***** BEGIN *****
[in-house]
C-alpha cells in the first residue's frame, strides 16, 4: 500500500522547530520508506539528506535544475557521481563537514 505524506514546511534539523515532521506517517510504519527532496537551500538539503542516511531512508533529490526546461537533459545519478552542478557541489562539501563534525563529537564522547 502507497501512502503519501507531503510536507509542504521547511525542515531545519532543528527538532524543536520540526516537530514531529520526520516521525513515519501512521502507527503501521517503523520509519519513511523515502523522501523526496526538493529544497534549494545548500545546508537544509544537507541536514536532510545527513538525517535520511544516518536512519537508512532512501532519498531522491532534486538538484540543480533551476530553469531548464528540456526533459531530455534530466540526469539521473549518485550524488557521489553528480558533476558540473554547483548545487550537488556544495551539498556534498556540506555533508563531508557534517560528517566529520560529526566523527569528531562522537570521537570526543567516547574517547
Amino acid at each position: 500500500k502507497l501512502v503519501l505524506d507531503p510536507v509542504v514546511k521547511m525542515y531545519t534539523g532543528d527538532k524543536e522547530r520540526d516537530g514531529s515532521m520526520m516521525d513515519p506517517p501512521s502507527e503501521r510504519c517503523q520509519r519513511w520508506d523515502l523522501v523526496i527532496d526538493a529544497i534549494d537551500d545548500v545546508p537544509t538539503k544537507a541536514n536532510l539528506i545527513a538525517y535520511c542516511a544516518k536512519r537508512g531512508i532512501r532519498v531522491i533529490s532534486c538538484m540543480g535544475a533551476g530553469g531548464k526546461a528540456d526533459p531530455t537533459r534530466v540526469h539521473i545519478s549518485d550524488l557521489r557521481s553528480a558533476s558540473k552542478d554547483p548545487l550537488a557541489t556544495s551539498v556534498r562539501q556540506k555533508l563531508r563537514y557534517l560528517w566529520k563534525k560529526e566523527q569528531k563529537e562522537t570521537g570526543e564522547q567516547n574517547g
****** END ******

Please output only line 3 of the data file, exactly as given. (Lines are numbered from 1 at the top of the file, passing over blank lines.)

Amino acid at each position: 500500500k502507497l501512502v503519501l505524506d507531503p510536507v509542504v514546511k521547511m525542515y531545519t534539523g532543528d527538532k524543536e522547530r520540526d516537530g514531529s515532521m520526520m516521525d513515519p506517517p501512521s502507527e503501521r510504519c517503523q520509519r519513511w520508506d523515502l523522501v523526496i527532496d526538493a529544497i534549494d537551500d545548500v545546508p537544509t538539503k544537507a541536514n536532510l539528506i545527513a538525517y535520511c542516511a544516518k536512519r537508512g531512508i532512501r532519498v531522491i533529490s532534486c538538484m540543480g535544475a533551476g530553469g531548464k526546461a528540456d526533459p531530455t537533459r534530466v540526469h539521473i545519478s549518485d550524488l557521489r557521481s553528480a558533476s558540473k552542478d554547483p548545487l550537488a557541489t556544495s551539498v556534498r562539501q556540506k555533508l563531508r563537514y557534517l560528517w566529520k563534525k560529526e566523527q569528531k563529537e562522537t570521537g570526543e564522547q567516547n574517547g